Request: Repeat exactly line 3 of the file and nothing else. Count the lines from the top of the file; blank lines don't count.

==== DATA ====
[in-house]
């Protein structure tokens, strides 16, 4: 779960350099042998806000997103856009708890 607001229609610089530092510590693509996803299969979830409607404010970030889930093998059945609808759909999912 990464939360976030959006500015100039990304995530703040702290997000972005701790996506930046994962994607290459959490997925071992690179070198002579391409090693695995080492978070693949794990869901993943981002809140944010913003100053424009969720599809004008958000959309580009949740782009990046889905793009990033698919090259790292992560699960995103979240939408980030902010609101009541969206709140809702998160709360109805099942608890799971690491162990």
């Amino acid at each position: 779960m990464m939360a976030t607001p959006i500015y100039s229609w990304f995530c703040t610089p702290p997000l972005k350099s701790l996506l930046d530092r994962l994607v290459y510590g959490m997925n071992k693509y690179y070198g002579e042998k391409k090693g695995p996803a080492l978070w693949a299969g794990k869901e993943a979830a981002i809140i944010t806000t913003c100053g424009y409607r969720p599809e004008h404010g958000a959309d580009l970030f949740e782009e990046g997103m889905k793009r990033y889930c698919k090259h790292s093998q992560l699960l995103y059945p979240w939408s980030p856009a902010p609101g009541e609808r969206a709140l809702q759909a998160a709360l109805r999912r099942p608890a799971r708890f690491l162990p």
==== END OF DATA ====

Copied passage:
């Amino acid at each position: 779960m990464m939360a976030t607001p959006i500015y100039s229609w990304f995530c703040t610089p702290p997000l972005k350099s701790l996506l930046d530092r994962l994607v290459y510590g959490m997925n071992k693509y690179y070198g002579e042998k391409k090693g695995p996803a080492l978070w693949a299969g794990k869901e993943a979830a981002i809140i944010t806000t913003c100053g424009y409607r969720p599809e004008h404010g958000a959309d580009l970030f949740e782009e990046g997103m889905k793009r990033y889930c698919k090259h790292s093998q992560l699960l995103y059945p979240w939408s980030p856009a902010p609101g009541e609808r969206a709140l809702q759909a998160a709360l109805r999912r099942p608890a799971r708890f690491l162990p």